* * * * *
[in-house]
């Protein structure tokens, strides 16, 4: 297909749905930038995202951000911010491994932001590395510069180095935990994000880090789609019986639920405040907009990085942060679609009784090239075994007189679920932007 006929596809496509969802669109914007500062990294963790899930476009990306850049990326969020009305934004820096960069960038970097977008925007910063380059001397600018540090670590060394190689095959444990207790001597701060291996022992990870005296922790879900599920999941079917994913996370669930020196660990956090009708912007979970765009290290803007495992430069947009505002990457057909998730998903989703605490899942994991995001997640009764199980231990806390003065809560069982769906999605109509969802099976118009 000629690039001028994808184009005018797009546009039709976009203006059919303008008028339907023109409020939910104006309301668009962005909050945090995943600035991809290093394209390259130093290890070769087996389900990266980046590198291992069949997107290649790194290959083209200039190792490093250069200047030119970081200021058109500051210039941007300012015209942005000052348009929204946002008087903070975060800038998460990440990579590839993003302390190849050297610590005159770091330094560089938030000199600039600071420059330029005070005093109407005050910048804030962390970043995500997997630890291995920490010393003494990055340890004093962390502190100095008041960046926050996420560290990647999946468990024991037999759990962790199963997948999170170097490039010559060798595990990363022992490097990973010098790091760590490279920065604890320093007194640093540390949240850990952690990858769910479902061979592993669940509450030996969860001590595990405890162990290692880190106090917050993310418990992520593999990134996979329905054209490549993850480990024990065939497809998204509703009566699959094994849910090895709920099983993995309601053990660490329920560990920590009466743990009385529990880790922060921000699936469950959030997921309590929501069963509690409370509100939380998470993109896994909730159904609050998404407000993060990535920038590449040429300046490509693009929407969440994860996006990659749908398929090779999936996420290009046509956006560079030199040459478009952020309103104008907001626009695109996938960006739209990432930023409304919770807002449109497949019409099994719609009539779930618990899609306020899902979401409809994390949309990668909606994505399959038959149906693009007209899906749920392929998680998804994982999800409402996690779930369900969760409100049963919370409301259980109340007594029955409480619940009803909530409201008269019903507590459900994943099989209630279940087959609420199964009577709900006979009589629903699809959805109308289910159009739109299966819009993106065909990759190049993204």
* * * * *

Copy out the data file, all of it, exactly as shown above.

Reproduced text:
[in-house]
């Protein structure tokens, strides 16, 4: 297909749905930038995202951000911010491994932001590395510069180095935990994000880090789609019986639920405040907009990085942060679609009784090239075994007189679920932007 006929596809496509969802669109914007500062990294963790899930476009990306850049990326969020009305934004820096960069960038970097977008925007910063380059001397600018540090670590060394190689095959444990207790001597701060291996022992990870005296922790879900599920999941079917994913996370669930020196660990956090009708912007979970765009290290803007495992430069947009505002990457057909998730998903989703605490899942994991995001997640009764199980231990806390003065809560069982769906999605109509969802099976118009 000629690039001028994808184009005018797009546009039709976009203006059919303008008028339907023109409020939910104006309301668009962005909050945090995943600035991809290093394209390259130093290890070769087996389900990266980046590198291992069949997107290649790194290959083209200039190792490093250069200047030119970081200021058109500051210039941007300012015209942005000052348009929204946002008087903070975060800038998460990440990579590839993003302390190849050297610590005159770091330094560089938030000199600039600071420059330029005070005093109407005050910048804030962390970043995500997997630890291995920490010393003494990055340890004093962390502190100095008041960046926050996420560290990647999946468990024991037999759990962790199963997948999170170097490039010559060798595990990363022992490097990973010098790091760590490279920065604890320093007194640093540390949240850990952690990858769910479902061979592993669940509450030996969860001590595990405890162990290692880190106090917050993310418990992520593999990134996979329905054209490549993850480990024990065939497809998204509703009566699959094994849910090895709920099983993995309601053990660490329920560990920590009466743990009385529990880790922060921000699936469950959030997921309590929501069963509690409370509100939380998470993109896994909730159904609050998404407000993060990535920038590449040429300046490509693009929407969440994860996006990659749908398929090779999936996420290009046509956006560079030199040459478009952020309103104008907001626009695109996938960006739209990432930023409304919770807002449109497949019409099994719609009539779930618990899609306020899902979401409809994390949309990668909606994505399959038959149906693009007209899906749920392929998680998804994982999800409402996690779930369900969760409100049963919370409301259980109340007594029955409480619940009803909530409201008269019903507590459900994943099989209630279940087959609420199964009577709900006979009589629903699809959805109308289910159009739109299966819009993106065909990759190049993204």